Investors largely expected the FOMC to cut rates by a quarter point.The Fedread more
The lack of clarity surrounding the U.S.-China trade war is what's really hitting global growth, says ex- Deputy Treasury Secretary Sarah Bloom Raskin.World Economyread more
China's economy has long relied on factors such high levels of investments and an expanding labor force for growth. Those growth drivers are running out of steam.China Economyread more
India could benefit from the fallout in the U.S.-China trade war, experts told CNBC — but much-needed reforms on land and labor could prove to be a challenge for companies...Asia Economyread more
New crash tests show the Tesla Model 3 and the Audi e-tron, are among the safest models out on the road. The results bolster the theory electric vehicles may be better...Autosread more
U.S. consumers and growth in sectors such as technology have offset declines in other American industries, says Tom Finke, chairman and CEO of investment management firm...US Economyread more
The FAA administrator's comments come on the eve of his visit to Boeing facilities outside Seattle. While there, he's scheduled to meet with Boeing executives and be briefed...Airlinesread more
Last weekend's attacks on oil facilities — and the spike in crude prices that followed — should show that the world needs to stop relying on oil, says Helen Clark.Energyread more
The photo depicts Canadian leader Justin Trudeau wearing a turban and robe, with dark makeup on his hands, face and neck. Liberal Party spokesman confirms the photo is of...Electionsread more
As the Fed was meeting to consider cutting interest rates, it lost control of the very benchmark rate that it manages.Market Insiderread more
CBS, CNN and other major media companies are starting to pull e-cigarette advertising off their airways, as the death toll from a mysterious vaping-related illness continues...Health and Scienceread more
Can you imagine refusing a portion of your paycheck and giving the money back to your employer instead?
That's essentially what you're doing if you fail to use your benefits to their full extent.
"It's often the little things that add up," said Kelley Long, CPA and member of the American Institute of CPAs' Consumer Financial Education Advocates.
"It can equal a couple thousand dollars per year, literally cash in your pocket," she said.
In fact, your workplace benefits average out to approximately 31 percent of your compensation, according to the Bureau of Labor Statistics.
The point isn't lost on workers: Four out of 5 individuals polled by the AICPA said they would choose a job with benefits over an identical gig that offered a 30 percent increase in salary but no benefits.
The institute surveyed 2,026 adults in an online poll in April.
Here are the most valued workplace benefits and how to get the most out of them.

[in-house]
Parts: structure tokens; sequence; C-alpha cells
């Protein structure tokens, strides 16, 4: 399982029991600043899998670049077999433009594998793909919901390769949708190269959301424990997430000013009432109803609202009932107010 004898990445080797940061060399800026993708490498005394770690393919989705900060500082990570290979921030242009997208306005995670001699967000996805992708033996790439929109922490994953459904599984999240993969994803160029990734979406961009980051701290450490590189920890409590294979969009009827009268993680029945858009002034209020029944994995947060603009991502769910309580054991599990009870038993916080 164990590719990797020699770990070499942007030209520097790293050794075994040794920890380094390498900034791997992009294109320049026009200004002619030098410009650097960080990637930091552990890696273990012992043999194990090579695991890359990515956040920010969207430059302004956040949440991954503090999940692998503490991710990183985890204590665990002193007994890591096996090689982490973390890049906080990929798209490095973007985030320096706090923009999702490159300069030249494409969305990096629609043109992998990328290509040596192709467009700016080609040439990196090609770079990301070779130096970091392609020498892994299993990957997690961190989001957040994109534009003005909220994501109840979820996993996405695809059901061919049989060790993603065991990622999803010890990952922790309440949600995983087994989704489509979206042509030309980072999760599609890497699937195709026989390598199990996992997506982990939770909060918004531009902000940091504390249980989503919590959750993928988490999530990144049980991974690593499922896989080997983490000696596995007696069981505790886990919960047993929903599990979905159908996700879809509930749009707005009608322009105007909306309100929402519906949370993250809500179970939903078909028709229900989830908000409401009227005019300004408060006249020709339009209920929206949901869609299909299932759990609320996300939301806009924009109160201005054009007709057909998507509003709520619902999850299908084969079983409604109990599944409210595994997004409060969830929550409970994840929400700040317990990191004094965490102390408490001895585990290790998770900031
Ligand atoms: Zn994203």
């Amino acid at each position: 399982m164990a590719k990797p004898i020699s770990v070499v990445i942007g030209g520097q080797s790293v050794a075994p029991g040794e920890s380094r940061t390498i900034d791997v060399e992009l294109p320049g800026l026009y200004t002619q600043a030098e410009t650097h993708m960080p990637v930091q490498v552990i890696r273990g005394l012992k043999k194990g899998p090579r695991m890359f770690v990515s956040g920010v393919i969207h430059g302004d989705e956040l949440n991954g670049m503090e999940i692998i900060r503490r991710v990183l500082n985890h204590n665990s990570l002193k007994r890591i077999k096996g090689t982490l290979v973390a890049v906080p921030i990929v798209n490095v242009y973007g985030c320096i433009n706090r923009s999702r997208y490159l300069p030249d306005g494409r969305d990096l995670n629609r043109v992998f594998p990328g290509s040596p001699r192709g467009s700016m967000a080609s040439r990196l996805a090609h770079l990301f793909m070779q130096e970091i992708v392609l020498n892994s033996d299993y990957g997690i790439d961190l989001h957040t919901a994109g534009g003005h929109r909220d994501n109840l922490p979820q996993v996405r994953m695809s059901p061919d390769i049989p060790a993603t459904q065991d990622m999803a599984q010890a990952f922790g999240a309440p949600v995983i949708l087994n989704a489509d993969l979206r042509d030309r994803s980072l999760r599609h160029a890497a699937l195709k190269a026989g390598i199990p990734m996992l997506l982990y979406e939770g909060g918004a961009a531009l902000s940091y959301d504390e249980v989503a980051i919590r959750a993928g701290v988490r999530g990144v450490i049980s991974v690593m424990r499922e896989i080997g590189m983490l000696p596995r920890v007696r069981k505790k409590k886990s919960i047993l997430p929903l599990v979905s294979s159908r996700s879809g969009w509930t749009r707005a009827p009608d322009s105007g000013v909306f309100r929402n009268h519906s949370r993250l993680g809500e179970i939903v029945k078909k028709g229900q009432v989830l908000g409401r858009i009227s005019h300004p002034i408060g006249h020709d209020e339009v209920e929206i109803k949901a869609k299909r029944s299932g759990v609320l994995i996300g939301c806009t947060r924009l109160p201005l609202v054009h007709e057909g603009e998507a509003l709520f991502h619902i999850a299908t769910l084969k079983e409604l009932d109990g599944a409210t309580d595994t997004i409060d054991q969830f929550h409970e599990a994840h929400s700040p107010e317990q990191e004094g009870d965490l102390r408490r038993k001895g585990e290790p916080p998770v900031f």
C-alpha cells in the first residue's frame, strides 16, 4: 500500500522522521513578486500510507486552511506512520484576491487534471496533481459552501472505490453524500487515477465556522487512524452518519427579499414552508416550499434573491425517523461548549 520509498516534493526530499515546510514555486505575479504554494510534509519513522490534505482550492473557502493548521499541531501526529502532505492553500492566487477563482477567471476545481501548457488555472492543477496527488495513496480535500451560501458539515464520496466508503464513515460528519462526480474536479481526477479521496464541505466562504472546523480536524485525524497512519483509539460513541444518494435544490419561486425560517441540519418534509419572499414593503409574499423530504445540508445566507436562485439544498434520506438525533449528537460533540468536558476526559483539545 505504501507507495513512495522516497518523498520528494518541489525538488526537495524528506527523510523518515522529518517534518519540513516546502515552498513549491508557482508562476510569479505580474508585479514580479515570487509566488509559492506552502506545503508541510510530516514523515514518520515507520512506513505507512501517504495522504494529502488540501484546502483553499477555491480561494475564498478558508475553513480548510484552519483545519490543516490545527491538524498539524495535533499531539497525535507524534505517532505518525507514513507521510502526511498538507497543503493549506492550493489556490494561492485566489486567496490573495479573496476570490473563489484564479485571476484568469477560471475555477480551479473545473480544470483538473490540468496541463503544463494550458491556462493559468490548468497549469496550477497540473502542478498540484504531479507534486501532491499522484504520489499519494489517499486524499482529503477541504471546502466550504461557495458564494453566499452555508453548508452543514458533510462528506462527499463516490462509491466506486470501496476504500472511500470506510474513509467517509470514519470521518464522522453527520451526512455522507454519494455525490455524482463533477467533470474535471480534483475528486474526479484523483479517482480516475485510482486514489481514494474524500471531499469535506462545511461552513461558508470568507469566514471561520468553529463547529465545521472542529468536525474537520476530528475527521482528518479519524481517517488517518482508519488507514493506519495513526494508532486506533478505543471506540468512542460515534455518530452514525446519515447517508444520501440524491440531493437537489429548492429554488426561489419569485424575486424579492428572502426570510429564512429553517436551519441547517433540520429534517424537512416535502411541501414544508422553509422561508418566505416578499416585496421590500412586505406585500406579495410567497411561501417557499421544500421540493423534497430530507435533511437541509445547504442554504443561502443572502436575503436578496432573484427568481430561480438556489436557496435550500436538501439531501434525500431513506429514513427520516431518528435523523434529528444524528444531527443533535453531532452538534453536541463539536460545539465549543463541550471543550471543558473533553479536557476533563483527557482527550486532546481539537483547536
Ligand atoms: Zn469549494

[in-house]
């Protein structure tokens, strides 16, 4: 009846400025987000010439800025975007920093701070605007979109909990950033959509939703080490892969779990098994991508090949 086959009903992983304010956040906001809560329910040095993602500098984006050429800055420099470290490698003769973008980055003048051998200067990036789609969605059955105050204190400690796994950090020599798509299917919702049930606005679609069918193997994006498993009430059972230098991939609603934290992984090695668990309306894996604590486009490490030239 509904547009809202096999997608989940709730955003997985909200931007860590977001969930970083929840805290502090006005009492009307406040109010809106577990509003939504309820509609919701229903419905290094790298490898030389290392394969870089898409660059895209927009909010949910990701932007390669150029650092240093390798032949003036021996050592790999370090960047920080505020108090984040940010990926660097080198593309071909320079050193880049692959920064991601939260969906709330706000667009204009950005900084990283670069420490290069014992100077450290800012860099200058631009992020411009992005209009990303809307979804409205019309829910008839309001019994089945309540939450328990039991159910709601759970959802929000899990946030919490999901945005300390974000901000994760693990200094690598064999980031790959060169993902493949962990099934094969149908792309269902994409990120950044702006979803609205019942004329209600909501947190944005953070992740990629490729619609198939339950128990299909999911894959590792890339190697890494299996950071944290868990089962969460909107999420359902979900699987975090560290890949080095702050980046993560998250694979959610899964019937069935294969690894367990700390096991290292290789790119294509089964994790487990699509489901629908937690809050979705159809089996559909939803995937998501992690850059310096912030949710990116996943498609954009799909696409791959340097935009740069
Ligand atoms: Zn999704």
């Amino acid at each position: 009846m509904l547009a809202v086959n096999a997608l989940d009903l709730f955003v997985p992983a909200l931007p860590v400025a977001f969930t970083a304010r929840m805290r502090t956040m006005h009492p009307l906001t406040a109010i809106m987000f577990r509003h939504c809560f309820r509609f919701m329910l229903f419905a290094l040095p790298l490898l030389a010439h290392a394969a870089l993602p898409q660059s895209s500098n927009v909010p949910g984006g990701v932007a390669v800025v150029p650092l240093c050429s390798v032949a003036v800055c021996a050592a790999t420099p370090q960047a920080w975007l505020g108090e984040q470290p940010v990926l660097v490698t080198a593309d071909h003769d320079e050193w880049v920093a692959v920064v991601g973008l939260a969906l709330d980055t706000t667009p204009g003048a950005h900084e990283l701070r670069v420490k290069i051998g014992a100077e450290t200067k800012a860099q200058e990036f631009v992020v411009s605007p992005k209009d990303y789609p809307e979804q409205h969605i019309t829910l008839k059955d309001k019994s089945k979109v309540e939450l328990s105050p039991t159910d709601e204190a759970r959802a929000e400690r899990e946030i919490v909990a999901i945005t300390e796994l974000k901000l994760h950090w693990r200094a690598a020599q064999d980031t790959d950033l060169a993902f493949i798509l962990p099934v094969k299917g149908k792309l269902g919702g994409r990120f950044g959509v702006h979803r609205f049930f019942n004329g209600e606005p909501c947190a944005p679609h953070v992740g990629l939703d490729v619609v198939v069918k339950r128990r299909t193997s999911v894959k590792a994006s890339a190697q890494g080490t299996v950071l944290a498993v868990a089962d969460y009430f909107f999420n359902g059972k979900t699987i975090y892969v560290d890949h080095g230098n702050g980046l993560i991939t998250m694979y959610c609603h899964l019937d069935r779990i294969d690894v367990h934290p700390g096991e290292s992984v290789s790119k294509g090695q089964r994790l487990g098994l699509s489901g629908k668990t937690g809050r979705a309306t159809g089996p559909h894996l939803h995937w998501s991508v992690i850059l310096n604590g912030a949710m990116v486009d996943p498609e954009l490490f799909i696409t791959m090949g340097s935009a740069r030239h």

More than half of the participants in the AICPA survey cited employers' 401(k) match and health insurance as the most desirable workplace benefits. Paid time off came in third, garnering 33 percent of the vote.
Further, about 1 in 5 participating millennials indicated that student loan forgiveness would help them reach their financial goals.
Though retirement plans and health-care benefits tend to be the headline workplace perks for many employees, Long said that workers should get to know the other perks they may have to get the most value from their compensation.
Underrated workplace benefits include access to back-up care services for employees who have small children or elderly parents, as well as counseling sessions for workers who are grappling with stress and other troubles, Long said.
Reimbursements of certain employee expenses are another item that might go overlooked, she added. If you're staying at the office late, ask about a reimbursement for a cab ride home or for dinner you consume at work.
"Take the step to get a reimbursement because, if you don't, it's literally money you're leaving on the table," said Long.
Here are a few ways to maximize your use of workplace benefits, according to Long.
Participate in wellness activities: Whether it's your company's initiative to get you to log additional steps during the day or a gentle nudge to register for a financial wellness program, you might be eligible for a small bonus just for signing up, said Long.
"It's money for things you want to do anyway," she said.
Be smart about your health savings account: This tax advantaged savings account is paired with high-deductible health-care plans.
With an HSA, you can put away pretax dollars, have them accumulate free of taxes and then spend them tax-free — as long as you use the money for qualified medical expenses.
"These plans deserve a second look if you're young and healthy," said Long.
Think beyond your traditional workplace offerings: Don't be afraid to dive into the nitty-gritty with your employer. Ask about how each works and learn more about how to get the most from them.
"Student loan repayment perks are very sexy, but how do they work?" asked Long. "They're usually capped at a certain amount."